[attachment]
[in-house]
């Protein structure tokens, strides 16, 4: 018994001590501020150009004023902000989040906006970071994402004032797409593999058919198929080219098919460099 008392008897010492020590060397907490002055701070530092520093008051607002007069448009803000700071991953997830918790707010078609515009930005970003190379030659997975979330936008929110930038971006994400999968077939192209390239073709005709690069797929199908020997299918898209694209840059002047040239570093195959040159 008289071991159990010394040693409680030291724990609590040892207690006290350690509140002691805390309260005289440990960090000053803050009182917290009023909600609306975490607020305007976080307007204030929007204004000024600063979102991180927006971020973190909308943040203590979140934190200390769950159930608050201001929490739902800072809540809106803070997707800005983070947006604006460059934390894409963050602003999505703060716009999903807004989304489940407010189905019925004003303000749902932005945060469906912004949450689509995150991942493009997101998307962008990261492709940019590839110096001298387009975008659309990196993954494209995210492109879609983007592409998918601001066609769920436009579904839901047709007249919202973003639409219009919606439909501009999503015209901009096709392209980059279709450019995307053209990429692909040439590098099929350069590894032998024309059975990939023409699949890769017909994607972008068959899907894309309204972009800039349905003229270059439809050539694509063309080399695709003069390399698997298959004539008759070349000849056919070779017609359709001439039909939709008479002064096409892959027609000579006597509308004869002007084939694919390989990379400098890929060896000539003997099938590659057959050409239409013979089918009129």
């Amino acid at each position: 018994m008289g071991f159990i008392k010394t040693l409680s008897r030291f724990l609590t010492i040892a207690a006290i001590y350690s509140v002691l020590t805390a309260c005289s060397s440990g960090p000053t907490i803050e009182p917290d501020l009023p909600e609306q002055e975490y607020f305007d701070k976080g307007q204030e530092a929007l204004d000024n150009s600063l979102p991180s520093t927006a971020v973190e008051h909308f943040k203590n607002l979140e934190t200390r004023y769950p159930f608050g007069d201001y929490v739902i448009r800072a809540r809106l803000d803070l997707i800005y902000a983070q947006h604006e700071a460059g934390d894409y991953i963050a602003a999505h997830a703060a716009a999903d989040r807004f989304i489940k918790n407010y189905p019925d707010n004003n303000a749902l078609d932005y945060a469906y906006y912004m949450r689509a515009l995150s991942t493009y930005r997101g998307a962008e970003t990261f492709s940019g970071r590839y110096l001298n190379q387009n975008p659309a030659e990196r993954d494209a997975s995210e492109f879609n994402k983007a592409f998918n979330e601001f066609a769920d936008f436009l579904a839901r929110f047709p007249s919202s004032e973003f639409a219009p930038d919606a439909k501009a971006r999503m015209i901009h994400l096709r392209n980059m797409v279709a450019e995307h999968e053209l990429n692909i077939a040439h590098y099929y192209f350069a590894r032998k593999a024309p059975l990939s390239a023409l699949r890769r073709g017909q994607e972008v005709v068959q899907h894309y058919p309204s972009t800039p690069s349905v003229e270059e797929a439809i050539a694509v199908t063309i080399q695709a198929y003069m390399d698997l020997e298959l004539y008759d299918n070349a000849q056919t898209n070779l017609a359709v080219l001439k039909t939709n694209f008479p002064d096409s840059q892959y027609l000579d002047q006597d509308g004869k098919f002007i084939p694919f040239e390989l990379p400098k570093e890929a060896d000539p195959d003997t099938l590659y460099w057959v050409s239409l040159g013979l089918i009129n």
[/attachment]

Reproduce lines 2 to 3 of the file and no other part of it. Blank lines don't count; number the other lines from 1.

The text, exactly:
């Protein structure tokens, strides 16, 4: 018994001590501020150009004023902000989040906006970071994402004032797409593999058919198929080219098919460099 008392008897010492020590060397907490002055701070530092520093008051607002007069448009803000700071991953997830918790707010078609515009930005970003190379030659997975979330936008929110930038971006994400999968077939192209390239073709005709690069797929199908020997299918898209694209840059002047040239570093195959040159 008289071991159990010394040693409680030291724990609590040892207690006290350690509140002691805390309260005289440990960090000053803050009182917290009023909600609306975490607020305007976080307007204030929007204004000024600063979102991180927006971020973190909308943040203590979140934190200390769950159930608050201001929490739902800072809540809106803070997707800005983070947006604006460059934390894409963050602003999505703060716009999903807004989304489940407010189905019925004003303000749902932005945060469906912004949450689509995150991942493009997101998307962008990261492709940019590839110096001298387009975008659309990196993954494209995210492109879609983007592409998918601001066609769920436009579904839901047709007249919202973003639409219009919606439909501009999503015209901009096709392209980059279709450019995307053209990429692909040439590098099929350069590894032998024309059975990939023409699949890769017909994607972008068959899907894309309204972009800039349905003229270059439809050539694509063309080399695709003069390399698997298959004539008759070349000849056919070779017609359709001439039909939709008479002064096409892959027609000579006597509308004869002007084939694919390989990379400098890929060896000539003997099938590659057959050409239409013979089918009129």
């Amino acid at each position: 018994m008289g071991f159990i008392k010394t040693l409680s008897r030291f724990l609590t010492i040892a207690a006290i001590y350690s509140v002691l020590t805390a309260c005289s060397s440990g960090p000053t907490i803050e009182p917290d501020l009023p909600e609306q002055e975490y607020f305007d701070k976080g307007q204030e530092a929007l204004d000024n150009s600063l979102p991180s520093t927006a971020v973190e008051h909308f943040k203590n607002l979140e934190t200390r004023y769950p159930f608050g007069d201001y929490v739902i448009r800072a809540r809106l803000d803070l997707i800005y902000a983070q947006h604006e700071a460059g934390d894409y991953i963050a602003a999505h997830a703060a716009a999903d989040r807004f989304i489940k918790n407010y189905p019925d707010n004003n303000a749902l078609d932005y945060a469906y906006y912004m949450r689509a515009l995150s991942t493009y930005r997101g998307a962008e970003t990261f492709s940019g970071r590839y110096l001298n190379q387009n975008p659309a030659e990196r993954d494209a997975s995210e492109f879609n994402k983007a592409f998918n979330e601001f066609a769920d936008f436009l579904a839901r929110f047709p007249s919202s004032e973003f639409a219009p930038d919606a439909k501009a971006r999503m015209i901009h994400l096709r392209n980059m797409v279709a450019e995307h999968e053209l990429n692909i077939a040439h590098y099929y192209f350069a590894r032998k593999a024309p059975l990939s390239a023409l699949r890769r073709g017909q994607e972008v005709v068959q899907h894309y058919p309204s972009t800039p690069s349905v003229e270059e797929a439809i050539a694509v199908t063309i080399q695709a198929y003069m390399d698997l020997e298959l004539y008759d299918n070349a000849q056919t898209n070779l017609a359709v080219l001439k039909t939709n694209f008479p002064d096409s840059q892959y027609l000579d002047q006597d509308g004869k098919f002007i084939p694919f040239e390989l990379p400098k570093e890929a060896d000539p195959d003997t099938l590659y460099w057959v050409s239409l040159g013979l089918i009129n």